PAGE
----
Filed under: Art, Book Conservation, Feedback, General Musings, Marketing, Society | Tags: art, blogging, book conservation, bookbinding, feedback, honesty, integrity, jim downey
This framed item has been on the wall of my bindery (at various locations) since I started work in 1992:
Here’s the same text, taken from the Services Offered page of my business website:
I am dedicated to preserving the legacy of books and documents that we have inherited. To the best of my knowledge and ability I use techniques and materials that will last for generations. Whenever possible, the materials are of archival quality: acid-free and buffered papers & board, inert and reversible adhesives, unbleached linen thread, et cetera. The techniques I use for binding and conservation work are likewise archivally oriented, non-damaging, and reversible in the event the book or document requires additional attention in the future. All work is, of course, unconditionally guaranteed.
That last line sometimes surprises people. But it is extremely important, and has stood me in very good stead over the years I have been in business. As I told a client by email this morning, concerning work on a recently-completed project (a 1910 D.A.R. charter on natural vellum which had been poorly framed and stored):
Well, I’ve done all that can be done, I think. The document is flat, the remaining wrinkling is where it was once wet and then dried in contact with the glass.
But as it says on my website: my work is unconditionally guaranteed. I want to wait until you have a chance to see the condition of the charter, and if you’re not satisfied with the work, just don’t send me payment (or if payment has already been sent, I’ll hold onto the check until you have the charter and can judge for yourself). Seriously, it is much more important to me that you be satisfied with the work than the few hours of labor I have invested in this project. I have always operated by this policy, and it has been by far the best thing for my customers and reputation.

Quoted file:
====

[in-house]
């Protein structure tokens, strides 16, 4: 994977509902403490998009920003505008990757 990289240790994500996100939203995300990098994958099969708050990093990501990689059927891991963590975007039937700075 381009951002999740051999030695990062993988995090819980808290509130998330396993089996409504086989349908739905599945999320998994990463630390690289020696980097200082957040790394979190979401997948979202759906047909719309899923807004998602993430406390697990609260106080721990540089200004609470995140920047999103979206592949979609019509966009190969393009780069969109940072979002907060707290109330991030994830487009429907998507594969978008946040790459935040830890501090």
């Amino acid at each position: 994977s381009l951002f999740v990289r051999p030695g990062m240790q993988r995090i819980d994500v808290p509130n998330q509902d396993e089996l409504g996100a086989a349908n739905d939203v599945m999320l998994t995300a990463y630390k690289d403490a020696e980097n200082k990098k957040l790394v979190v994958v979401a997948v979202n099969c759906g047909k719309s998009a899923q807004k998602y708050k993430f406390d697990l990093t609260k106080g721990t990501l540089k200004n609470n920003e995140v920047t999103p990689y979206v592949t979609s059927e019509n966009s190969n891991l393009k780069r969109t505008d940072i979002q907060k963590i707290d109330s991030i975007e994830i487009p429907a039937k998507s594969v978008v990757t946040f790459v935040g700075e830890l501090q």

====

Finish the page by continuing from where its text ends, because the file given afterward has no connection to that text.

You might think that people would take advantage of such a policy to try and screw me out of deserved payment. And maybe a couple have in my 23+ years of business. But I think the vast majority of people are honest and well-intentioned; if I think that a client isn’t trustworthy, I just don’t take the job. That has probably filtered out a few potential problems. And the others I chalk up to being a cost of doing business. Because when I tell a client that if they are not satisfied with the work, and I will either do what is necessary to make them satisfied or there’s no charge, they see that I’m not trying to cheat them in any way. And having that reputation as a craftsman is priceless.
Recently I was helping out a local NFP arts organization, by getting information together for some renovation work they need to have done. I met with several contractors, walked them through the facility so they could see the scope of the work, and then asked them to provide estimates for what needed to be done and at what cost, so that the NFP Board and Executive could seek funding.
With the first two contractors, things went exactly as expected. However, when the third contractor went through the facility, he saw something which caught his attention and he started reconsidering the whole project (one of the other contractors had noticed the same thing and remarked on it, but didn’t investigate further). By the time we were done, he turned to me, shook his head and said something along the lines of: “I’m going to talk myself out of a job, but I think that the problem you’re having isn’t the one you think you’re having. I think you should get a qualified structural engineer in to do a formal check, but I don’t think you need me to do the work you asked me to bid on. That’s just a symptom of what is really going on, and it’d be cheaper and easier to correct the actual source of the trouble.”